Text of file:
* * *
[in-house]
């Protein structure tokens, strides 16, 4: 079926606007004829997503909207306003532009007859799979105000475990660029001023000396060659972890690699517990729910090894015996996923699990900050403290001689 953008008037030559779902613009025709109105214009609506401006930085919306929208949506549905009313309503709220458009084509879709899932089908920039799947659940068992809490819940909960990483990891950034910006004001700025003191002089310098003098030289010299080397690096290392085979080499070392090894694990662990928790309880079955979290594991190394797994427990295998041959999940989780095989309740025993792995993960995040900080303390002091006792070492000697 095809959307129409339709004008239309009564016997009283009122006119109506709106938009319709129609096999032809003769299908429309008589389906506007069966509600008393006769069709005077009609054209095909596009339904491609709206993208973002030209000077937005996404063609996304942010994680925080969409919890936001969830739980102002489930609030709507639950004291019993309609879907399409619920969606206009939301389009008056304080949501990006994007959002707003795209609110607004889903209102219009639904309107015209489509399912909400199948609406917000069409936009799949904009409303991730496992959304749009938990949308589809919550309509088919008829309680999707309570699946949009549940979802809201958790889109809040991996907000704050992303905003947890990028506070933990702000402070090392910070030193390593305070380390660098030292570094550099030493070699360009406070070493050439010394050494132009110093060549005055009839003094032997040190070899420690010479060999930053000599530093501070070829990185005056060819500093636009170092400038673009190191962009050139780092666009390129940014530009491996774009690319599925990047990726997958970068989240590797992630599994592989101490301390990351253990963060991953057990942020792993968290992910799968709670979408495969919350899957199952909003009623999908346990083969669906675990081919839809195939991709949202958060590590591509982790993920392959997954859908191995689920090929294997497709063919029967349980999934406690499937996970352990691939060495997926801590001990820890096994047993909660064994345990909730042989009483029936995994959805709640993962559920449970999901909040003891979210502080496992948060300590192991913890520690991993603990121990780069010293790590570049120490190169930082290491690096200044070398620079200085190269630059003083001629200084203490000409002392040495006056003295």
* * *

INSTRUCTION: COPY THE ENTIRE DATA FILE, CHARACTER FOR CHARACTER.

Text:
[in-house]
């Protein structure tokens, strides 16, 4: 079926606007004829997503909207306003532009007859799979105000475990660029001023000396060659972890690699517990729910090894015996996923699990900050403290001689 953008008037030559779902613009025709109105214009609506401006930085919306929208949506549905009313309503709220458009084509879709899932089908920039799947659940068992809490819940909960990483990891950034910006004001700025003191002089310098003098030289010299080397690096290392085979080499070392090894694990662990928790309880079955979290594991190394797994427990295998041959999940989780095989309740025993792995993960995040900080303390002091006792070492000697 095809959307129409339709004008239309009564016997009283009122006119109506709106938009319709129609096999032809003769299908429309008589389906506007069966509600008393006769069709005077009609054209095909596009339904491609709206993208973002030209000077937005996404063609996304942010994680925080969409919890936001969830739980102002489930609030709507639950004291019993309609879907399409619920969606206009939301389009008056304080949501990006994007959002707003795209609110607004889903209102219009639904309107015209489509399912909400199948609406917000069409936009799949904009409303991730496992959304749009938990949308589809919550309509088919008829309680999707309570699946949009549940979802809201958790889109809040991996907000704050992303905003947890990028506070933990702000402070090392910070030193390593305070380390660098030292570094550099030493070699360009406070070493050439010394050494132009110093060549005055009839003094032997040190070899420690010479060999930053000599530093501070070829990185005056060819500093636009170092400038673009190191962009050139780092666009390129940014530009491996774009690319599925990047990726997958970068989240590797992630599994592989101490301390990351253990963060991953057990942020792993968290992910799968709670979408495969919350899957199952909003009623999908346990083969669906675990081919839809195939991709949202958060590590591509982790993920392959997954859908191995689920090929294997497709063919029967349980999934406690499937996970352990691939060495997926801590001990820890096994047993909660064994345990909730042989009483029936995994959805709640993962559920449970999901909040003891979210502080496992948060300590192991913890520690991993603990121990780069010293790590570049120490190169930082290491690096200044070398620079200085190269630059003083001629200084203490000409002392040495006056003295």